At a time when President Trump is planning slash the education budget by $9 billion and threatening the American public education system as we know it, the Department of Education is spending about $1 million a month to provide security for Secretary Betsy DeVos, making her the only Cabinet member to receive this costly level of protection.
In the past, the Education Secretary was protected by a team of employees working for the department, including a number of former Secret Service agents.
That changed shortly after February 10, when DeVos was blocked from entering the Jefferson Middle School Academy in southwest Washington, D.C. by a handful of unarmed protesters, not far from her government office. DeVos turned and fled as the protesters chanted, “Go back! Shame! Shame!”
— ABC 7 News – WJLA (@ABC7News) February 10, 2017
Three days later, the Education Department contracted with federal Marshals to provide security for DeVos, making her one of the few Cabinet members to ever require that level of protection and the first to get outside guards in at least eight years.
The contract for DeVos covers the next four years unless it is canceled. The cost for the first eight months has been $7.8 million, or an average of about $1 million a month. It is unclear if that will rise over the coming months and years. A person at the agency said told The Washington Post it may turn out to be less.
The Department of Education, which determined there is a threat to DeVos, is reimbursing the Marshalls for their work, while the in-house Security Team has yet to be reassigned or dismissed. The spokesperson would not say if it was round the clock security or not.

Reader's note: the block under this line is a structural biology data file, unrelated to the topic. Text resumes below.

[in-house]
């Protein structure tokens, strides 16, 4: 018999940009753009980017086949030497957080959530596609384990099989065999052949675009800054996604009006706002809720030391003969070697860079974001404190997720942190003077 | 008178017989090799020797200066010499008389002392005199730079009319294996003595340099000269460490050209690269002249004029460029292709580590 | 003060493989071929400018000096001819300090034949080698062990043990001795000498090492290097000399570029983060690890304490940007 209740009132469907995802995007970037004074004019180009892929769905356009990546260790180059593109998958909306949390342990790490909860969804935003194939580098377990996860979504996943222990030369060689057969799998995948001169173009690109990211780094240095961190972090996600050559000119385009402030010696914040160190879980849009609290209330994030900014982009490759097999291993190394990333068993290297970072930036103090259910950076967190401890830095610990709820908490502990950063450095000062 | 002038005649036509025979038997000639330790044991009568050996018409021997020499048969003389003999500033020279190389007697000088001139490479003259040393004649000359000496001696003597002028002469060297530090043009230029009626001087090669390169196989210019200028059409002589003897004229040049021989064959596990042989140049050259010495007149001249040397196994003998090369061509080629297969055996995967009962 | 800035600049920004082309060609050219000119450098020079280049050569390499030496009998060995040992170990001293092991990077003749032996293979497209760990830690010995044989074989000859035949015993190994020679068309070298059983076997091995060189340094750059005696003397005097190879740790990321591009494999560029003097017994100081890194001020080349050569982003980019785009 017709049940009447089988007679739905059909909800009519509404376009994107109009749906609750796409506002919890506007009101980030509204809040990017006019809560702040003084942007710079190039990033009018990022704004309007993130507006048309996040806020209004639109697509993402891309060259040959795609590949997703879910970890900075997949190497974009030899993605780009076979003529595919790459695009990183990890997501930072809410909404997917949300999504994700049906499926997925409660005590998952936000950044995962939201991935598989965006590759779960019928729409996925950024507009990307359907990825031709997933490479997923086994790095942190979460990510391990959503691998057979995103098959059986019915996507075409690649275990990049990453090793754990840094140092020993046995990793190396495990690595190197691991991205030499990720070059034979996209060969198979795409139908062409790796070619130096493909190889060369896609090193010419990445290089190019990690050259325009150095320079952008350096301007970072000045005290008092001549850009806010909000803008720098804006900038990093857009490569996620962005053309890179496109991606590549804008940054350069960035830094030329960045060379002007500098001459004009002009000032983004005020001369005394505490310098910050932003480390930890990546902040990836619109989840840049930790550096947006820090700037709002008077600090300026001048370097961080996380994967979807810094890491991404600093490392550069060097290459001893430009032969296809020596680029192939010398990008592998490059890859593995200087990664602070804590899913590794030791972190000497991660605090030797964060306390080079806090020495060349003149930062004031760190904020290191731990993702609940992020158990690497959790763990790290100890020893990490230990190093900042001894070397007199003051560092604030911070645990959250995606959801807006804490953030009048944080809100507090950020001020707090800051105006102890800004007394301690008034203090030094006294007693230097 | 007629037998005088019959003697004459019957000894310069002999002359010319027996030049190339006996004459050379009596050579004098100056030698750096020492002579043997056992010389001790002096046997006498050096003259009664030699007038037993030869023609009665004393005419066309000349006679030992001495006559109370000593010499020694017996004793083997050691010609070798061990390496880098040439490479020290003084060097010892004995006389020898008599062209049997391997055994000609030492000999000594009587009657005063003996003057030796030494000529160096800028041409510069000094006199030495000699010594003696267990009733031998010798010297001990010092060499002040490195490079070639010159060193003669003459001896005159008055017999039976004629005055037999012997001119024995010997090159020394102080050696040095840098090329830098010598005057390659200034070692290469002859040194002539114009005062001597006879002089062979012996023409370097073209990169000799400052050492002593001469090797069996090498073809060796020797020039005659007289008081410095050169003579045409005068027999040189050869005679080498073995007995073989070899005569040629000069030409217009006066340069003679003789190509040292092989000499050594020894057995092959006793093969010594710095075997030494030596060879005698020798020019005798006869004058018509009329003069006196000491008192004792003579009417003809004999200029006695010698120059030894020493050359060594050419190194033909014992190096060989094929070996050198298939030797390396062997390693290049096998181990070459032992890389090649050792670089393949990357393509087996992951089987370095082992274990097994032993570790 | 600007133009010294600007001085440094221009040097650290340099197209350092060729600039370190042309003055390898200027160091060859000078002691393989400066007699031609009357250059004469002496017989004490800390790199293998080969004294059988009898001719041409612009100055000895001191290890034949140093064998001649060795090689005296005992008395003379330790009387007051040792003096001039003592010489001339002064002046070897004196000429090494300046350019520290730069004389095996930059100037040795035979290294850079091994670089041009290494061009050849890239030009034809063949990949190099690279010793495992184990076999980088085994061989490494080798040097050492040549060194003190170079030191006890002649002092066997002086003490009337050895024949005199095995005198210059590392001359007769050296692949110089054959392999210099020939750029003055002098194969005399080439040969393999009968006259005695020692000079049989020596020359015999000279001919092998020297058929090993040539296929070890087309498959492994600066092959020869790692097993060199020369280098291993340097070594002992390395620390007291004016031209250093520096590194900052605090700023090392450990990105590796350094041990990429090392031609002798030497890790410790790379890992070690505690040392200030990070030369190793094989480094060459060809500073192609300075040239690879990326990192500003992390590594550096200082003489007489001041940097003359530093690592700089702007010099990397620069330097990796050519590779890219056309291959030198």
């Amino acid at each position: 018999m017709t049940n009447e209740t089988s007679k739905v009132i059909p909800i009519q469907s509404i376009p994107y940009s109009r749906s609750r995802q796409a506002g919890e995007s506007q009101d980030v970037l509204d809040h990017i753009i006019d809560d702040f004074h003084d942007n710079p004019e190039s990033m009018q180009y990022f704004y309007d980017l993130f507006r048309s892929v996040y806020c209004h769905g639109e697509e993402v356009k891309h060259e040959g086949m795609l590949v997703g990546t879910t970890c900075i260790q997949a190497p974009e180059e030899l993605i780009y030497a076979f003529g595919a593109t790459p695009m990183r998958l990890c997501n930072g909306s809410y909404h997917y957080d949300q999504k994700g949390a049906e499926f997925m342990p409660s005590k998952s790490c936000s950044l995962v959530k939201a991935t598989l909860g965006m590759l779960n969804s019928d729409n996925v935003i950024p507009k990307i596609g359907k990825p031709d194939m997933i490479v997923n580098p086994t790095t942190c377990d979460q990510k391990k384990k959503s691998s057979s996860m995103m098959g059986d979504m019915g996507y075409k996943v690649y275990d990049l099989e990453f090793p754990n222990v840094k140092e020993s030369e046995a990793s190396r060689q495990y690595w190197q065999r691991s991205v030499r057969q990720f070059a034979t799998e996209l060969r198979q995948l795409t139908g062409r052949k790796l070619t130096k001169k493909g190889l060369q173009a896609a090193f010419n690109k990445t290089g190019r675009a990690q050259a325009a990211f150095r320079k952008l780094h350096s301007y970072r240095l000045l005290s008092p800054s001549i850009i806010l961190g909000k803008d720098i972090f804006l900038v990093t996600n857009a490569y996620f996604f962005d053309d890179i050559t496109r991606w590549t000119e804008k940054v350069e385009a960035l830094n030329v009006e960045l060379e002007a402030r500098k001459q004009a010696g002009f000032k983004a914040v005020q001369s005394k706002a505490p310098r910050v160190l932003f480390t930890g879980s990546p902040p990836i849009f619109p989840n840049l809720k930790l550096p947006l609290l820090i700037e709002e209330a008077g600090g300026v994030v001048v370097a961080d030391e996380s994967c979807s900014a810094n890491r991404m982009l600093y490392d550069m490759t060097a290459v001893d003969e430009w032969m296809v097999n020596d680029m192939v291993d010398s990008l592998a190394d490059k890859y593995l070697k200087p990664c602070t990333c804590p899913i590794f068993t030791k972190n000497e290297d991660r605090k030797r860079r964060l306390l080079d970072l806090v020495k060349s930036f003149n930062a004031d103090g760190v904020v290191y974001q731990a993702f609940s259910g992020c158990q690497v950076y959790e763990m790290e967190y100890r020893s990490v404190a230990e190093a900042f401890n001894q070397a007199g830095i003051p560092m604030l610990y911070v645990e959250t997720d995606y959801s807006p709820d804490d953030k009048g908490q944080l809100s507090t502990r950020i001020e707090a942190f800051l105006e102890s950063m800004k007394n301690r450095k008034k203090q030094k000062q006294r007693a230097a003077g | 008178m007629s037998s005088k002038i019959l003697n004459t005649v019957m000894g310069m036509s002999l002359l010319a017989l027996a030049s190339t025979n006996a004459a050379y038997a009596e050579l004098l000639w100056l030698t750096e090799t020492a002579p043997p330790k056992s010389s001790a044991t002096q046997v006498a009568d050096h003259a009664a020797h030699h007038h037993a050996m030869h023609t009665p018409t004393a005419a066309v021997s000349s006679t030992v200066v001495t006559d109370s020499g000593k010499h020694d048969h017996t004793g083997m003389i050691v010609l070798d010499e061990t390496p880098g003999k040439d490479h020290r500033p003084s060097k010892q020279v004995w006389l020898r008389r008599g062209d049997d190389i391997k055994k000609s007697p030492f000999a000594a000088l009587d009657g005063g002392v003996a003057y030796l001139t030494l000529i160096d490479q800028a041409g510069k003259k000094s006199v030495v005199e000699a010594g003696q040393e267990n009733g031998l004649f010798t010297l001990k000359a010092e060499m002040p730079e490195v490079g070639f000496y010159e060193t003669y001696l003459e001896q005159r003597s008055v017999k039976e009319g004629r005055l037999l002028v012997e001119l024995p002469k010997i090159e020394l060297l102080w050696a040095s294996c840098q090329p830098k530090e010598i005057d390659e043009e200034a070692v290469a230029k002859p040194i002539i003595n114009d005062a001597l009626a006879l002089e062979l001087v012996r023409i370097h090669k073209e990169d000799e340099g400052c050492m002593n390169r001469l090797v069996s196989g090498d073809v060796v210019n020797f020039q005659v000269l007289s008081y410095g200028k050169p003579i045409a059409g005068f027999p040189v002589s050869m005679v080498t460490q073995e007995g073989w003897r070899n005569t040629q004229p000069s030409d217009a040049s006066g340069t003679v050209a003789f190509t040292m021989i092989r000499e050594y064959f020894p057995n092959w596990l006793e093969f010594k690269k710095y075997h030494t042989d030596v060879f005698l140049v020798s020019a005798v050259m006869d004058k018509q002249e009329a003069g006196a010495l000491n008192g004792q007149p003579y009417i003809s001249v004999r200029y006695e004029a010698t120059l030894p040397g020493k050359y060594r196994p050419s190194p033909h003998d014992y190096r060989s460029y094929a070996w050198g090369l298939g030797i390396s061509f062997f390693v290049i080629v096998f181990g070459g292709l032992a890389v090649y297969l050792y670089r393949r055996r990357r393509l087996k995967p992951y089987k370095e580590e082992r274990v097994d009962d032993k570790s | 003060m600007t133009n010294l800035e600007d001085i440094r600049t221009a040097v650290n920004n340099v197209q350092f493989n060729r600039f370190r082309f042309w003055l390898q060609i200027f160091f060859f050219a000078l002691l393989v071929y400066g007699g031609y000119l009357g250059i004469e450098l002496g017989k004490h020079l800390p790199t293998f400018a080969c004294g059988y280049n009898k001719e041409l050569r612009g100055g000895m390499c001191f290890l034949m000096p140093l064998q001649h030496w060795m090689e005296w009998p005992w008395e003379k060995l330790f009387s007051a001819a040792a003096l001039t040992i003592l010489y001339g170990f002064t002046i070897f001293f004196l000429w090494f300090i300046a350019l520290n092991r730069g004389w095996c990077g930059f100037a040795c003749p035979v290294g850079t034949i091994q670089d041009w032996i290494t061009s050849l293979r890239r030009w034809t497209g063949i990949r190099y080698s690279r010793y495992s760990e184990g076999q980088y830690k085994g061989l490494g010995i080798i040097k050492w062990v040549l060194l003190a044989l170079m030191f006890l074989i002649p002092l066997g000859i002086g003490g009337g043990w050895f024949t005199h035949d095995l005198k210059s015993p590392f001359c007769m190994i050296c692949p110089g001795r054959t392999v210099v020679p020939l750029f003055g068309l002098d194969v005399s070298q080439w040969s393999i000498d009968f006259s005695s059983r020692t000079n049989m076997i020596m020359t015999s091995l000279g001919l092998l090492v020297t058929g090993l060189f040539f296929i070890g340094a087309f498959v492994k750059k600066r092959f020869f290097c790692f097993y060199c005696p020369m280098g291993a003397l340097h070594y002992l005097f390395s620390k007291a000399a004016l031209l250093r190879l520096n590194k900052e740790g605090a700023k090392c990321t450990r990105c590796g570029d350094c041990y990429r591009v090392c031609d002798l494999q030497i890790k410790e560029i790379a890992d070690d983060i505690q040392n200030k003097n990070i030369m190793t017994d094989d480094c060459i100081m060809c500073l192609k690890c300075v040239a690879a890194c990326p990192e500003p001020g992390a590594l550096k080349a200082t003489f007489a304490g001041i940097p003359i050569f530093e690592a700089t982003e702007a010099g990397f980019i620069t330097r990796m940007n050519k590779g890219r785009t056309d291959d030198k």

The Marshals Service has hired about two dozen guards for her security detail. That includes 20 positions at from $95,000 to $123,000 each annually and two at an annual salary of $112,000 to $146,000.
DeVos is a multi-millionaire who was barely confirmed after a bruising political battle over her lack of an educational career background, support for charter schools and her plan to lower funding for public education.
The high cost of guarding DeVos, in the long run, may not be the greatest cost to the American society of her tenure as Education Secretary. The real cost could be the negative impact she is having on public education, which since the beginning of the Republic has been a right for all children, regardless of how much money their parents had or could spend on education.
DeVos is a big advocate of charter schools, which require a tuition payment. It is a move toward elitism in education which is the wrong way to go when the American education system is already in such a crisis that many academic programs, sports, arts and after-school efforts have been curtailed.
For a rich woman who has never taught, been a principal or school administrator, that may not mean much, but it is her views that could be the real cost for the American society.